The Ultimate Guide to Researching a Pharmacy Company Before You Apply

This article originally appeared on The Happy PharmD

Most of us don’t embark on a new job expecting to someday leave it, but we probably should.

After all, the era of working at one company for 30 years has ended. The Bureau of Labor Statistics reported in 2016 that the median number of years a worker stays in one position is 4.2 years.

So even if the job you’re currently in is just as perfect as they told you it would be, you’ll eventually seek to transition to something else. If, on the other hand, your current job is nothing like you expected, the time to transition may be now.

Either way, transition is inevitable, but it shouldn’t be taken lightly.

Before you fill out a single application, you should learn everything you can about the new company.

We research vacations. We research new cars. Doesn’t it make sense to learn all you can before diving into a new job?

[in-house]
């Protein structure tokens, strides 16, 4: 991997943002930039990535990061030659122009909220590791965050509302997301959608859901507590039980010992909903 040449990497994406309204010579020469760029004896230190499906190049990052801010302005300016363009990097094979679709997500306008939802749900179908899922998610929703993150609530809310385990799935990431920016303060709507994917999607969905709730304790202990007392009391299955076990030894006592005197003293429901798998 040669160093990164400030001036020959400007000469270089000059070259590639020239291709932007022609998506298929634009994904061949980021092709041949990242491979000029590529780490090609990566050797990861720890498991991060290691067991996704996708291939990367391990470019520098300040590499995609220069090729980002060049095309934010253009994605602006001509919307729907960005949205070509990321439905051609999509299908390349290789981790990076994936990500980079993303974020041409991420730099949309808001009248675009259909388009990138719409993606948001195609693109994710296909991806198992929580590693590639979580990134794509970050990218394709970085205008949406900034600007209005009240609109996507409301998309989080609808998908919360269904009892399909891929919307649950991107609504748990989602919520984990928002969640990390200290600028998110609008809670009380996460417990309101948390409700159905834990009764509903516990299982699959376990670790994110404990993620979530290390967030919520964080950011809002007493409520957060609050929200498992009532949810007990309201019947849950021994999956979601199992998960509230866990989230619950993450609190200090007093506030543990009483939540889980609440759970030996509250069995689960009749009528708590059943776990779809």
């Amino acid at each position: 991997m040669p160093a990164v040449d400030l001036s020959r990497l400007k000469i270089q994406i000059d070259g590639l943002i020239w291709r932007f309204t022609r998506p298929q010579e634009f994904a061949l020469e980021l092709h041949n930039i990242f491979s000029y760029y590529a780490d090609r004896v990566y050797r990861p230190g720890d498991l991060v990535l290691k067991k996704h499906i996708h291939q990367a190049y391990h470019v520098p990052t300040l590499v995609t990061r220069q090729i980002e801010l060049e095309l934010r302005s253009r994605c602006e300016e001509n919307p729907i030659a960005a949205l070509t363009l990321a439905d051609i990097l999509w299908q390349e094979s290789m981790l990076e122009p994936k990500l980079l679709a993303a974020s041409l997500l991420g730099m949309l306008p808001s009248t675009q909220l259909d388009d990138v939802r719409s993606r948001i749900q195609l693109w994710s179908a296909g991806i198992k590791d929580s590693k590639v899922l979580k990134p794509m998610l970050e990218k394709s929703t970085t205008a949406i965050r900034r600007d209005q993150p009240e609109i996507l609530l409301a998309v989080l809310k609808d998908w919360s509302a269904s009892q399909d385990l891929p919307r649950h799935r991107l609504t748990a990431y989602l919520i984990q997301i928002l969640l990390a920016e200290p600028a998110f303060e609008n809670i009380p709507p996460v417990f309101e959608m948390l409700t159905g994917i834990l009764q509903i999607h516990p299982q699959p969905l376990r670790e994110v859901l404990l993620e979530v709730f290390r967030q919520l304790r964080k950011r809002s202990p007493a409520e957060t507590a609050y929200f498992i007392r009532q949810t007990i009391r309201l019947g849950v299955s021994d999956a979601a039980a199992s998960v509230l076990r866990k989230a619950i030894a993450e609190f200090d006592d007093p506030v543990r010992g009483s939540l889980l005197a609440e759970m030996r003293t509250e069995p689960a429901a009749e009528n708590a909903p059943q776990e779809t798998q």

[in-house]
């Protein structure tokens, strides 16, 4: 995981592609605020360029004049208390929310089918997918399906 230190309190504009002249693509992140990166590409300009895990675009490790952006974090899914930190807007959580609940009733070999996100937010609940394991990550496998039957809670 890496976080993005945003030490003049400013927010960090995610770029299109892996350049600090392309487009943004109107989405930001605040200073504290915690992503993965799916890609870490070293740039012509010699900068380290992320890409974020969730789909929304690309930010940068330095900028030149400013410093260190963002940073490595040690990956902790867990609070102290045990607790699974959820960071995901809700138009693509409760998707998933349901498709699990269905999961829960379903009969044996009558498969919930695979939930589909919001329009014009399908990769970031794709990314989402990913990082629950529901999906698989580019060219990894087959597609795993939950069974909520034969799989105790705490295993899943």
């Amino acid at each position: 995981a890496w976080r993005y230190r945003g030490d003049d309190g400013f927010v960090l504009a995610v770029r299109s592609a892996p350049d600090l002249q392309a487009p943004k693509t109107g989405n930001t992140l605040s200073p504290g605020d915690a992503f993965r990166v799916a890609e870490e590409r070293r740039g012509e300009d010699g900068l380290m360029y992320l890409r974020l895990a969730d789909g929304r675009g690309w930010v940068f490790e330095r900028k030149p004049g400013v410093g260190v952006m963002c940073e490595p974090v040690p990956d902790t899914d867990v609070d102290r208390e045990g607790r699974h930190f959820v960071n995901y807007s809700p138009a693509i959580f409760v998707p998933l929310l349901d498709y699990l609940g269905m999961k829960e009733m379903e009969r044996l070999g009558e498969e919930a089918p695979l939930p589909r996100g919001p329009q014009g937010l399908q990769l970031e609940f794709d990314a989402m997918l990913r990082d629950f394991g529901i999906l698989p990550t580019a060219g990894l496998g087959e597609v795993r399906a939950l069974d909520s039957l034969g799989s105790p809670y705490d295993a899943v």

1.  Begin with the Internet

There are ridiculous amounts of information about prospective companies available on the web. 

a.  Start with Google, of course.

Search for the company by name. Click on the news tab under the search bar to see relevant news articles about the company you’re considering. Make sure to scroll beyond the first page of results to get to the relevant information you’re seeking.

 
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Watch for legal proceedings the company might have been involved in, and make a mental note if you see a large number of them. Be sure to determine what the outcome was in each case, if possible. Mistakes happen in pharmacy, but if you see a trend, consider whether you’re willing to risk getting wrapped up in future legal proceedings.

b.  Read company blogs. 

The company’s own website is the best place to discover new projects, initiatives and what they value. Read the company’s blog posts or About page to find out what distinguishes it from its competitors. These facts turn into engaging questions during the interview. 

Let’s say that you read on the blog about their recent health fair event. You could ask questions about the outcome of the event, what kind of outcome they hoped for and what they achieved.